The Atlantic Hurricane Season is almost here, and the various research groups are rolling the dice, throwing their darts, or checking their magic eight balls. Of course I personally sneer at such primitive means and, following my natural inclinations as a student of ancient Rome, engage in augury. My research group tries to avoid the “guess the number of storms” game, especially since the rules on what is a storm change over time (Even some the culprits have admitted this in a recent Journal of Climate paper). Also, there is the not insignificant issue that even knowing the exact number of storms is meaningless from an emergency management perspective – the only thing that really matters is where they go, and even one hurricane will ruin your day. 1992 is the classic example – only 4 hurricanes in the Atlantic, well below average. Of course, one of those hurricanes was Andrew, which was the most expensive storm up to that time. That said, monitoring and forecasting the overall activity does have important research implications for monitoring climate change (assuming a consistent baseline can be established).
So what does this season look like? This year’s auspicia impetrativa is still in progress, however, the signs are there for a busy season since the Atlantic is warm, and it is likely that the El Nino-Southern Oscillation, a major climate cycle in the Northern Hemisphere, will remain in a Neutral state. Both conditions are favorable for strong storms in the Atlantic. Here is a graphic showing the average number of hurricanes per month for various climate states, along with the forecast for this year:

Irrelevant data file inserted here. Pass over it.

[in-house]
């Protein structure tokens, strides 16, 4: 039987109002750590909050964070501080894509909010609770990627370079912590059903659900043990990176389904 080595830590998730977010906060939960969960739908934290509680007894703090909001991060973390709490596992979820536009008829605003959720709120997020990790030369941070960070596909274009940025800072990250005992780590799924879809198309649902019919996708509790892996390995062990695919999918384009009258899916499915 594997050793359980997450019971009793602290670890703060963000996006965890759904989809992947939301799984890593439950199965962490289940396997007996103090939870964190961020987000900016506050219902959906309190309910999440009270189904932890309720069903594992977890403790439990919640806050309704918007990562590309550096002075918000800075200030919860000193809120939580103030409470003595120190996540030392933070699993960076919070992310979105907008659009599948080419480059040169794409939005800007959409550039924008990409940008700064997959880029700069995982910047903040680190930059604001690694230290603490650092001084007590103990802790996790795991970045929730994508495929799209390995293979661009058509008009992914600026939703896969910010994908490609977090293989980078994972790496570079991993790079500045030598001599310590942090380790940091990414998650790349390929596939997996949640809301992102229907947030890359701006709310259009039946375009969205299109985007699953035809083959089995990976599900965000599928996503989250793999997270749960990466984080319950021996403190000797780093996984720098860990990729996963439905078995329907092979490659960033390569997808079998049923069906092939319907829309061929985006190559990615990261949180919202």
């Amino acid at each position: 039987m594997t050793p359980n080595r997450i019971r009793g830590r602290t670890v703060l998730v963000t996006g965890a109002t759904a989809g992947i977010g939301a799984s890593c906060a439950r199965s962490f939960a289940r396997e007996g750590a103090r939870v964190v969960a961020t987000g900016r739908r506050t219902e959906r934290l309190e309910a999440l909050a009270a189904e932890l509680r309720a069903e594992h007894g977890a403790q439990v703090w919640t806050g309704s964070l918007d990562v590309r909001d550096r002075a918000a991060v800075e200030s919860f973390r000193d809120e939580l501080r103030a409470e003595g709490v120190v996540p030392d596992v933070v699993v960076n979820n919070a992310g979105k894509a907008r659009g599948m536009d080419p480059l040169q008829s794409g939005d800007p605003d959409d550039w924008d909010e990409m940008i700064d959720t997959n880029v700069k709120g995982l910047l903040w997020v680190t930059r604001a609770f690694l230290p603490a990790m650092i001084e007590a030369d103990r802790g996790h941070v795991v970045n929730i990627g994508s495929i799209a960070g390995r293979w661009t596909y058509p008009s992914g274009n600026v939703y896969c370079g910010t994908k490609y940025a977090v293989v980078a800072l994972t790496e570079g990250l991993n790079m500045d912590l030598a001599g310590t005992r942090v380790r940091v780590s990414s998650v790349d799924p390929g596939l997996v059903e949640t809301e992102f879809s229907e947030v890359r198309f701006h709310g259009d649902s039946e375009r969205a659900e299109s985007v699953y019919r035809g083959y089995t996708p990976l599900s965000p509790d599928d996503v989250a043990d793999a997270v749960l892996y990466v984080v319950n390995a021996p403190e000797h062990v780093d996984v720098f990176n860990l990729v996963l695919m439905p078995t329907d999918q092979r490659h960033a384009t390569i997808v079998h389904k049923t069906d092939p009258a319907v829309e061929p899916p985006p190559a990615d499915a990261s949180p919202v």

Shown are the two major conditions of the Atlantic (Warm AMO and Cold AMO), and the three ENSO states (La Nina, Neutral, and El Nino), based on historical data back to 1870. The forecast for 2013 in black, as predicted by an ensemble of computer models. As you can see, it is at the upper envelope of the curves, and well above average for all months except June.
What does this mean to the average person? Not much. If you live on the coast, you should prepare each spring as if you are going to get hit, because even in years with below normal activity, you might get hit with a bad storm, and in busy years, all the storms might stay offshore. For the insurance and financial industries (for which we prepare more detailed estimates), it does influence how you handle the issue of reserves. Otherwise, this is mainly just fodder for the 24 hour news cycle and the “everybody panic all the time!” crowd.